REST API’s are a popular means of manipulating data. REST API’s use a client-server model. The server is a web server and the client is a Web application or a Python, Perl, Java, .NET, Node.js or COBOL program.

REST is an abbreviation for ‘Representational State transfer’ while API is another abbreviation for ‘Application Program Interface’.

This all sounds complicated and almost intimidating but it’s not. Database developers have been manipulating data using a client (SQL*Plus) from a server (Oracle database) for many years.

A REST API call is simply an HTTP request. This HTTP request normally reads data but can also insert, update and delete data.

REST request

A REST request has four parts


The HTTP method is required and indicates the operation to be performed. The most common types of an HTTP request are:

  • GET (Read)
  • POST (Write)
  • PUT/PATCH (Update)
  • DELETE (Delete)


The endpoint is the full URL sent to the Web server. For example, this endpoint lists all the feeds available on GitHub.

Click on the link. Data is displayed. It’s not like a conventional Web site but it’s data.

The endpoint is made up of four elements:

  • root-endpoint -
  • path - feeds
  • variables - optional variables introduced with a colon (e.g. ‘:user’)
  • query parameters - optional set of name=value pairs separated with a ampersand (e.g. ‘?query1=value1&query2=value2’). Query parameters are used to filter the data returned by limiting the number of records and/or using search criteria.


Headers are optional and used to supply additional information (credentials, parameters).


Data in the body section is also optional and normally used for a POST, PUT or DELETE requests to insert, update or delete data.

REST response

A REST request will receive a response. This is the data requested or an error code.

The response is usually a data set in JSON format (but could be XML or even an image).

The elements of the response are:

Response Code

The HTTP status code indicates the success or failure of the request. A non-exhaustive list of common status codes are:

  • HTTP/1.1 200-299 OK - success
    • 200 OK
    • 201 Created
    • 202 Accepted
  • HTTP/1.1 300-399 OK - redirect
    • 301 Moved permanently
    • 302 Moved temporarily
    • 304 Not Modified
  • HTTP/1.1 400-499 client error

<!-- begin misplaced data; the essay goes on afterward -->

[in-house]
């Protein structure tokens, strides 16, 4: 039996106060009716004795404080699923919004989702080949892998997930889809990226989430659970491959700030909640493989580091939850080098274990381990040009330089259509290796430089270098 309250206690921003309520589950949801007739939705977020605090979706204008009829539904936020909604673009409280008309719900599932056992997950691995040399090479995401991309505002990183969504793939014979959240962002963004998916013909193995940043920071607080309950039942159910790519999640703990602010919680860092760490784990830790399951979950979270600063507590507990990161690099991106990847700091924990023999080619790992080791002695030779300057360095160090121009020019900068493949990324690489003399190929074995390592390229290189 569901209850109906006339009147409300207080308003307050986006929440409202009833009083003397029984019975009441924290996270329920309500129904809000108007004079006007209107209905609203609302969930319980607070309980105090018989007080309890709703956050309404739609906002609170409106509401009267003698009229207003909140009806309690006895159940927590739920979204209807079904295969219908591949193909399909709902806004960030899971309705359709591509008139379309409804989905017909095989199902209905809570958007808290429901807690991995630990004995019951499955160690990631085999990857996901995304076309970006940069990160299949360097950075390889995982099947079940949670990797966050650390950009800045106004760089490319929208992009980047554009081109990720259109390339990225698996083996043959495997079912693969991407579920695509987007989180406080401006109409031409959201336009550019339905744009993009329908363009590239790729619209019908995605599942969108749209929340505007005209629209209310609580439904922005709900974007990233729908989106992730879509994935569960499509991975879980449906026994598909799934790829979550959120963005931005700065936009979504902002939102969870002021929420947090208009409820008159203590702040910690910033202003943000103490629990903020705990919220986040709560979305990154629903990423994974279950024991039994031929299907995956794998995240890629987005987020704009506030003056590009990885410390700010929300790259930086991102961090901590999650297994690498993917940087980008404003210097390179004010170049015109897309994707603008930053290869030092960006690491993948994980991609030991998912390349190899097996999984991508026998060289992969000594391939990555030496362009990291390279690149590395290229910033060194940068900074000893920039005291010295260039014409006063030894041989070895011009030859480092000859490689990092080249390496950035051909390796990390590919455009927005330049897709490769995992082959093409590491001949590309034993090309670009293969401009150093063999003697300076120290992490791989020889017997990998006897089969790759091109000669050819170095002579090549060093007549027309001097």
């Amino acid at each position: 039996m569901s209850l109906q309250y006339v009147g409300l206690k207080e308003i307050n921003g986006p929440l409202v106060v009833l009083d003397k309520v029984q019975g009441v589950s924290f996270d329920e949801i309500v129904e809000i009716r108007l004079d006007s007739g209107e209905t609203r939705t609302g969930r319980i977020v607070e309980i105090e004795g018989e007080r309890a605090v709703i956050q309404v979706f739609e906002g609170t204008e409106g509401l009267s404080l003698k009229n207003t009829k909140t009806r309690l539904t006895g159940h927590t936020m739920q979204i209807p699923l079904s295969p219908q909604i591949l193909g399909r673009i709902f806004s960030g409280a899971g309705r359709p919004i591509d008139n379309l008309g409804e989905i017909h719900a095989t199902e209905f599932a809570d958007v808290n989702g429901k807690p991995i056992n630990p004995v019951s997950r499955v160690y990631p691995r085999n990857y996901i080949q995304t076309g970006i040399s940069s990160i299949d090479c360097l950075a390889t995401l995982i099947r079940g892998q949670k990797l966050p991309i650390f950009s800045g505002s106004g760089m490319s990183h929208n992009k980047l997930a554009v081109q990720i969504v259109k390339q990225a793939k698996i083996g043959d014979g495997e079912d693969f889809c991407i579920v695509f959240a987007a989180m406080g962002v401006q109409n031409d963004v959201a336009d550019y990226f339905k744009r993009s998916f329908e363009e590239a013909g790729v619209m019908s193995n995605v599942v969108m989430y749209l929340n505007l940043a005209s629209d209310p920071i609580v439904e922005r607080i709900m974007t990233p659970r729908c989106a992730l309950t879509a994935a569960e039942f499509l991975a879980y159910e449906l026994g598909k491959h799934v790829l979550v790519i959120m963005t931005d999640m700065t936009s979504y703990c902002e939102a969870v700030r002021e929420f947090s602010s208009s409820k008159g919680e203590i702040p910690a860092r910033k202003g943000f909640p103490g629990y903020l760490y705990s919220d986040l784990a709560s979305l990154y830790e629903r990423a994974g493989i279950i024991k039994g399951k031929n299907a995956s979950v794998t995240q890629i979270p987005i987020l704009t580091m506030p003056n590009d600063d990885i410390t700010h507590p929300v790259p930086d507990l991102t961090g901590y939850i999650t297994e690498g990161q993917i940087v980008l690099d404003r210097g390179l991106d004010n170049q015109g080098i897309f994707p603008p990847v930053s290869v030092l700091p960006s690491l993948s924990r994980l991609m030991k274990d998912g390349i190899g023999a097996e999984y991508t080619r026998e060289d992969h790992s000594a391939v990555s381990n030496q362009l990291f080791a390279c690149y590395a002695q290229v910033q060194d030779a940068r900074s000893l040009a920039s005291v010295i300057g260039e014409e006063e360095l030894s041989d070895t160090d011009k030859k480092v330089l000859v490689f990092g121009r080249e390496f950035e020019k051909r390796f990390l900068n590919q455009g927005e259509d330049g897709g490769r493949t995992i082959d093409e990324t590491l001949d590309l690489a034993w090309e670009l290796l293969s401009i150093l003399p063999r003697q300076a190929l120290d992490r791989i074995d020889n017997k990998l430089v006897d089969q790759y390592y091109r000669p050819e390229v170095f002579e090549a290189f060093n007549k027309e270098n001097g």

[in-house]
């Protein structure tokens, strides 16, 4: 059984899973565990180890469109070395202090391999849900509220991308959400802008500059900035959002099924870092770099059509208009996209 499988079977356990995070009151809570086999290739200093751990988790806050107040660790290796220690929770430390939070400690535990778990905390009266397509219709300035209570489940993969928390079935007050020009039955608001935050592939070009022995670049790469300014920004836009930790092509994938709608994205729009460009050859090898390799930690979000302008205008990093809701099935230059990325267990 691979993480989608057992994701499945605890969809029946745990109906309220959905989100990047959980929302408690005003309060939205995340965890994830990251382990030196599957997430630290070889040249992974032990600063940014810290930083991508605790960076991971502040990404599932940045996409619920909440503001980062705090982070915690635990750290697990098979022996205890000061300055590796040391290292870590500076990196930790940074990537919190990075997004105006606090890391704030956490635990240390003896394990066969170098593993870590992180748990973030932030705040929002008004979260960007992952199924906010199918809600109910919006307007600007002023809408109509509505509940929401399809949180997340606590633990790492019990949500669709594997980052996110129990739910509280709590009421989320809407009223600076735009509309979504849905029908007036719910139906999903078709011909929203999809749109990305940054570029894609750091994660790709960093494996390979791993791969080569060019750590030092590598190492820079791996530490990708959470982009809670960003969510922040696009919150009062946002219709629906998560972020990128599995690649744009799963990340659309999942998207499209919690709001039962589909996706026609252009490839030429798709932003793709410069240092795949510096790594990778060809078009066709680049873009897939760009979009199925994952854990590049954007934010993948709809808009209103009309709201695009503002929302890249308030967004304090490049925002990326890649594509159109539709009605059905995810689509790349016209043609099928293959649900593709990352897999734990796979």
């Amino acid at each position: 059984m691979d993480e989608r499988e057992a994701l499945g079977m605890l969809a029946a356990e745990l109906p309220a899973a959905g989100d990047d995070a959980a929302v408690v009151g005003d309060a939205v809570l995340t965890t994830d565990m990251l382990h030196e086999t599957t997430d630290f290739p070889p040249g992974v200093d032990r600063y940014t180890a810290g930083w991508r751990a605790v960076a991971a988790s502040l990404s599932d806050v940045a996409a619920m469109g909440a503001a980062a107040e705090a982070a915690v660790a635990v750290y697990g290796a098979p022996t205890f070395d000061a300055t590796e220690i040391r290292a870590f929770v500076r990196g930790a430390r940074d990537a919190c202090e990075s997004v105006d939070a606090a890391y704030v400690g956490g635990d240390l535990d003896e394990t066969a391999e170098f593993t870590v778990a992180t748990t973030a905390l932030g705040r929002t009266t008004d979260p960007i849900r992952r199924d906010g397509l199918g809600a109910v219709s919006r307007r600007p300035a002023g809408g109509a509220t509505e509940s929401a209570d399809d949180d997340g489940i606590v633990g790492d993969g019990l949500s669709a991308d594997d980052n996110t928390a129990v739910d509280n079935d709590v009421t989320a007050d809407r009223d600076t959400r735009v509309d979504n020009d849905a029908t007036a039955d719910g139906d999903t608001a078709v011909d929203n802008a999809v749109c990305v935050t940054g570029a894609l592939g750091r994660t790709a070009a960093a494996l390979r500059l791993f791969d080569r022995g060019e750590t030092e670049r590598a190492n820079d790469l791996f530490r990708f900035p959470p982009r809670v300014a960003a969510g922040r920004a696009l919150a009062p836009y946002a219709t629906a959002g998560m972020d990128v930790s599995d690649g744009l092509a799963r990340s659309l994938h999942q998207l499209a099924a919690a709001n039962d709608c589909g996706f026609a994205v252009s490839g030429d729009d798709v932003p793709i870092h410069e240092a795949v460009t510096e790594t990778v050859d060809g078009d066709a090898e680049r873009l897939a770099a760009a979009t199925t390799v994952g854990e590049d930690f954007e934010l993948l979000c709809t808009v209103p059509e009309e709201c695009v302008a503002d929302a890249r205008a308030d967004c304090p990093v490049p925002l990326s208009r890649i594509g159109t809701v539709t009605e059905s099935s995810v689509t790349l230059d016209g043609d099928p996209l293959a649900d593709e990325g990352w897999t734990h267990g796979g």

• 400 Bad Request
    • 401 Unauthorized
    • 403 Forbidden
    • 404 Not Found
    • 405 Method Not allowed
  • HTTP/1.1 500-599 server error
    • 500 Internal Server Error
    • 501 Not Implemented
    • 502 Bad Gateway


Indicates the format of the returned data. For example, for JSON data, this is set to

content-type: application/json; charset=utf-8

Content Length

Indicates the size (in bytes) of the returned data.

where to find REST API’s

Many sites offers API’s to access data. Twitter, GitHub, YouTube, IMDb, Apple Music are popular examples.

These sites often require developers to register and obtain an API key (password) in order to access the service. This is normally free and allows the provider to police the service and guard against denial of service attacks (flooding the server with requests in an effort to bring it down).

Governments and public sector bodies often provide excellent sources of public, freely accessible REST API’s. Some of the subject matter may be a little dry; statistics about Coronavirus, trade quotas, water quality, crime.

Programmable Web includes a searchable directory of API’s.

RapidAPI also offers pointers to several API’s for UK data.

Hello world

The first program I create when learning a new language is always ‘Hello World!’. This is useful as it teaches you the basic syntax, how to compile or deploy the program and it is easy to check it works successfully.

The National Health Service (UK) helpfully makes a REST API available that returns ‘Hello World!’

This endpoint does not require authentication and simply returns ‘Hello World!’.

There are many REST API clients available and we will use a GUI REST client called Insomnia for this tutorial.

Download and install Insomnia which is available for Linux, Windows and MacOS.

Enter the endpoint into the field labelled ‘GET’ in the middle panel and click ‘Send’.


The right hand panel contains the response from this request. The data returned is in JSON format and contains a single entry containing ‘Hello World!’

The other important fields are the status code of ‘200’ which is displayed in Green and represents a successful call for the GET request.

The elapsed time for this request is quick (255 ms).

Finally, the size of the returned data is ‘32B’ (32 bytes).


Congratulations ! You have submitted your first REST API request. It’s time to put the kettle on and update your CV.

In the next article, we will build on this knowledge by using REST to create a more useful, real-life scenario.